Things like the

Riemann Hypothesis make me wish I understood more about

mathematics. This write up is aimed at explaining why the

hypothesis is important, not at explaining the

minutiae of how it works. That piece of the puzzle is

over my head.

In its simplest form, the Riemann Hypothesis states that all non-trivial zeros of the Riemann Zeta Function lie on the line 1/2 + *it* as *t* ranges over real numbers. The reason this is important is that you can use these zeros to predict where prime numbers will crop up. Nobody has proved the Riemann Hypothesis as of this writing, although number theorists would like it very much if someone would hurry up and do the damn job.

See, the thing is, lots of work in number theory starts: "If the Riemann Hypothesis is true . . ."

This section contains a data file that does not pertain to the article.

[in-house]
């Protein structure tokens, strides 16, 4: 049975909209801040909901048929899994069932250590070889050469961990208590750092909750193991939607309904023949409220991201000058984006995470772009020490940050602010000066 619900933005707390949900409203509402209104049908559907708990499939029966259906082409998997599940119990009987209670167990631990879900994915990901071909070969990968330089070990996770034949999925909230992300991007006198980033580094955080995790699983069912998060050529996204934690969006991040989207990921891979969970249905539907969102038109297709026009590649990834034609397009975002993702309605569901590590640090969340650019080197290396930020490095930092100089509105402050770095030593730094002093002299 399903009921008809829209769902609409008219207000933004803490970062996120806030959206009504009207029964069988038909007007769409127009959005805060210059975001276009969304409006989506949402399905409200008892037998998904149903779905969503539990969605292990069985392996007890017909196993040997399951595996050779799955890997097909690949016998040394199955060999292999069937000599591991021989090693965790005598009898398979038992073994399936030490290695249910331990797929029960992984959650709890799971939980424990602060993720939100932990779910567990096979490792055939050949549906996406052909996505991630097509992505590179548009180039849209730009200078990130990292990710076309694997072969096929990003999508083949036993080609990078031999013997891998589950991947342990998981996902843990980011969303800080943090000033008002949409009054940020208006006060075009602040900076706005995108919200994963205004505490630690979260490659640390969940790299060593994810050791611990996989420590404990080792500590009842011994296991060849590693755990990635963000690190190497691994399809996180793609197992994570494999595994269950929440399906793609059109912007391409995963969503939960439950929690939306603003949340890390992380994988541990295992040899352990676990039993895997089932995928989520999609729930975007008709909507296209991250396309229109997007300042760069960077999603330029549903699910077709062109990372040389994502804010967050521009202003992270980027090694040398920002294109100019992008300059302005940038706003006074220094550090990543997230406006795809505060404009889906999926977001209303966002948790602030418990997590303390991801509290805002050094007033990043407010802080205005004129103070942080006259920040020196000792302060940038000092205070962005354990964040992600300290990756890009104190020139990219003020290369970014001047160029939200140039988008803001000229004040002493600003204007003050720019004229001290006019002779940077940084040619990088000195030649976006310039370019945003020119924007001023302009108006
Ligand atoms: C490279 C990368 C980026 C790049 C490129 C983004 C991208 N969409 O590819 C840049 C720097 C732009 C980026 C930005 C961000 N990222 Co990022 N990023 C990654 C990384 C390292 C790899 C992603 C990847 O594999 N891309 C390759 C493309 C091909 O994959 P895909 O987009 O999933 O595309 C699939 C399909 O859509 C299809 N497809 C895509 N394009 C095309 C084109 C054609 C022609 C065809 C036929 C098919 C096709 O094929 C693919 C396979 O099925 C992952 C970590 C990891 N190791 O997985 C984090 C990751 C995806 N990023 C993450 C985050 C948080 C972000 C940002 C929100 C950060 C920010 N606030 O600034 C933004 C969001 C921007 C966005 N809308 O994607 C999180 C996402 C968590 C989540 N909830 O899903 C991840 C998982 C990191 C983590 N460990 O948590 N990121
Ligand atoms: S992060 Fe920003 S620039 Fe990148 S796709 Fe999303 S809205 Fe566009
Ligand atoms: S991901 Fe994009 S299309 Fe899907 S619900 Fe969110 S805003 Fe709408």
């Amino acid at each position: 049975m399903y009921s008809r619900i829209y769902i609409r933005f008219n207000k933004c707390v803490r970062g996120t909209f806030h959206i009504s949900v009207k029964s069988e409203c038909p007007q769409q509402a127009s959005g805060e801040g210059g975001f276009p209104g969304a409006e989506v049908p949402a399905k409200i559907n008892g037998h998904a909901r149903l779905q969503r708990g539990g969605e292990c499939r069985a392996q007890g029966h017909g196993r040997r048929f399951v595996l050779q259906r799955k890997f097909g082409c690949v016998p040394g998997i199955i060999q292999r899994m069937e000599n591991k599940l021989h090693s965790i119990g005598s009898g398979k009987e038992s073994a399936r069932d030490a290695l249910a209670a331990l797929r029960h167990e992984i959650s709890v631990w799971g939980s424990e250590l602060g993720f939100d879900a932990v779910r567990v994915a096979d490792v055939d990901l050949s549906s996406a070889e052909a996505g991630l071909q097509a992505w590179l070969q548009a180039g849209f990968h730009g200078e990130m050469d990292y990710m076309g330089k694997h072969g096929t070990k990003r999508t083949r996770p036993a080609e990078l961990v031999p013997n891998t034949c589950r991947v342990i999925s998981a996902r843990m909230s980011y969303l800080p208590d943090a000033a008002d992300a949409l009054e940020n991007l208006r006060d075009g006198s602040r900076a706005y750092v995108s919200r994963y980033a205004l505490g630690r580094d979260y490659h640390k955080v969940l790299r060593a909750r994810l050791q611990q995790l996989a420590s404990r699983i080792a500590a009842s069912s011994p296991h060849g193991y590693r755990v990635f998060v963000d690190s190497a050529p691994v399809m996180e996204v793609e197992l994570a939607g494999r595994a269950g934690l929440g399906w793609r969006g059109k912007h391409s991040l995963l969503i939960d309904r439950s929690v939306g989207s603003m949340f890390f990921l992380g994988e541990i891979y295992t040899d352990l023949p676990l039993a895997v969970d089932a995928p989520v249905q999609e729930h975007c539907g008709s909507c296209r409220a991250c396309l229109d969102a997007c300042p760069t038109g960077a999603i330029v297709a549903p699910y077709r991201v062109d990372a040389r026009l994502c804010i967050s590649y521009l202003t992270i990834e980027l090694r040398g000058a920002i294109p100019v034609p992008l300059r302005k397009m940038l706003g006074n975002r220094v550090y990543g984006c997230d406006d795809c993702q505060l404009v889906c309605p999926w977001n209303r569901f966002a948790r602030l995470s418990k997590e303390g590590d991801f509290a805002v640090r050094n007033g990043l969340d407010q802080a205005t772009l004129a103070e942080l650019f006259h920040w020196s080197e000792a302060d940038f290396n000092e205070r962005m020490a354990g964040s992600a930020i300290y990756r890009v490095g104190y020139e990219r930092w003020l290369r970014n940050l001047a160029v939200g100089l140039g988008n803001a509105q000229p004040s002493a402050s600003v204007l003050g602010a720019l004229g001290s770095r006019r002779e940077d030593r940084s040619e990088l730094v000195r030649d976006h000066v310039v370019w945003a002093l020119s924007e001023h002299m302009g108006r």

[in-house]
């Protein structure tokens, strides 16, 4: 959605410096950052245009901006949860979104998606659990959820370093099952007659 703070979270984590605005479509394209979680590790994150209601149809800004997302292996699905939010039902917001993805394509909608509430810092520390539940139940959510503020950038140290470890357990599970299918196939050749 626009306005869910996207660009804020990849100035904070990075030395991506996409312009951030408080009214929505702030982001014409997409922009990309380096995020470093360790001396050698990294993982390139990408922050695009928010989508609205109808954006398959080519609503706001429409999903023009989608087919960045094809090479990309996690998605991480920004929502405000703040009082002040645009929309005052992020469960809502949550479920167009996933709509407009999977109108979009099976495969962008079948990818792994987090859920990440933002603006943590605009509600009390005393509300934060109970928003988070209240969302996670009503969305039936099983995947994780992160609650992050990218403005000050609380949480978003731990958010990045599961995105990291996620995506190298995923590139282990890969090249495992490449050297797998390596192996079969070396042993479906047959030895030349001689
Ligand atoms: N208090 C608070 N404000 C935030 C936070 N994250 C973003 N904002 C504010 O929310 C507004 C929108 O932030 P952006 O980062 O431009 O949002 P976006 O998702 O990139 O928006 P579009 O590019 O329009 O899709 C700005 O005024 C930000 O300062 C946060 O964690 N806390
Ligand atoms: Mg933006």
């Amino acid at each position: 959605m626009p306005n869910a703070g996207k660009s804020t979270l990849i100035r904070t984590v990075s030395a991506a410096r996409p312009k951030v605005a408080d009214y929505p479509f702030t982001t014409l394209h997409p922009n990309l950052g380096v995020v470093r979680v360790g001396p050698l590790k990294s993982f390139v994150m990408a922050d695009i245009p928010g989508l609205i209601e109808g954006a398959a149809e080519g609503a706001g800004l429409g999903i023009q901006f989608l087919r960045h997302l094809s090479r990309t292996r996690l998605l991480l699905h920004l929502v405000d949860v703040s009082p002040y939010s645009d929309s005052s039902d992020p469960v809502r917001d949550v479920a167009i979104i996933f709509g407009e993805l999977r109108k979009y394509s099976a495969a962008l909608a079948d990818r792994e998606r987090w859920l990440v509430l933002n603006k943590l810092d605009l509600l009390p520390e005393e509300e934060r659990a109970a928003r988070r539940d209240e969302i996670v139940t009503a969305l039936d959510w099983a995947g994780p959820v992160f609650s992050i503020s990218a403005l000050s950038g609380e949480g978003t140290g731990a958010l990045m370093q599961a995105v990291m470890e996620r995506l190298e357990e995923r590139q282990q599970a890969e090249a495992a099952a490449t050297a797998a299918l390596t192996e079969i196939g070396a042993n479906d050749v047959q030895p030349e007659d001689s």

This is a big problem. Huge. Number theory lies at the heart of mathematics, and if the Riemann Hypothesis is bunk then an awful lot of number theory falls down goes boom. There's a big gap in maths, and it would be great if some nice fellow would come along and fix it.

They've managed to show that it works for everything through the 10^{20}th (100,000,000,000,000,000,000th) zero. But there are always more zeros, and there's nothing keeping zero number 100,000,000,000,000,000,001 from lousing up the pot. Really all we need is a nice proof that it works for all zeros. Ever.

So if anyone has any ideas, please go to. It would make me very happy.

This write up would like to thank http://www.math.ubc.ca/~pugh/RiemannZeta/RiemannZetaLong.html for lots of nice information. Thank you.